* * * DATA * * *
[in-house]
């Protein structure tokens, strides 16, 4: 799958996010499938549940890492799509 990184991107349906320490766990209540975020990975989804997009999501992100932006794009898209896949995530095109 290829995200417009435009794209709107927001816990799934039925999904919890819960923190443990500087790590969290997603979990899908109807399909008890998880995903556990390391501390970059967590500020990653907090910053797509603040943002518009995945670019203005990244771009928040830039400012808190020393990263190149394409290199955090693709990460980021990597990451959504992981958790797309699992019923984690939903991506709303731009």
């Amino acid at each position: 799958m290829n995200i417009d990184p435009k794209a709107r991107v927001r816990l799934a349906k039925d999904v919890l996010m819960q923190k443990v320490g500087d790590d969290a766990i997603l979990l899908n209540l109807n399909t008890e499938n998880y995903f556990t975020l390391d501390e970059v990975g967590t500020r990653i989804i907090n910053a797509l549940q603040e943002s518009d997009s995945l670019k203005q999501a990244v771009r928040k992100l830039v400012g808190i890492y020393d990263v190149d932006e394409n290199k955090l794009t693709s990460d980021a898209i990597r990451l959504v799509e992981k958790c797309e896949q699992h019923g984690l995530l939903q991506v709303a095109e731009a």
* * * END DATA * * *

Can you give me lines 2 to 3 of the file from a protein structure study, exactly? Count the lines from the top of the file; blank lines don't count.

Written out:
């Protein structure tokens, strides 16, 4: 799958996010499938549940890492799509 990184991107349906320490766990209540975020990975989804997009999501992100932006794009898209896949995530095109 290829995200417009435009794209709107927001816990799934039925999904919890819960923190443990500087790590969290997603979990899908109807399909008890998880995903556990390391501390970059967590500020990653907090910053797509603040943002518009995945670019203005990244771009928040830039400012808190020393990263190149394409290199955090693709990460980021990597990451959504992981958790797309699992019923984690939903991506709303731009």
């Amino acid at each position: 799958m290829n995200i417009d990184p435009k794209a709107r991107v927001r816990l799934a349906k039925d999904v919890l996010m819960q923190k443990v320490g500087d790590d969290a766990i997603l979990l899908n209540l109807n399909t008890e499938n998880y995903f556990t975020l390391d501390e970059v990975g967590t500020r990653i989804i907090n910053a797509l549940q603040e943002s518009d997009s995945l670019k203005q999501a990244v771009r928040k992100l830039v400012g808190i890492y020393d990263v190149d932006e394409n290199k955090l794009t693709s990460d980021a898209i990597r990451l959504v799509e992981k958790c797309e896949q699992h019923g984690l995530l939903q991506v709303a095109e731009a």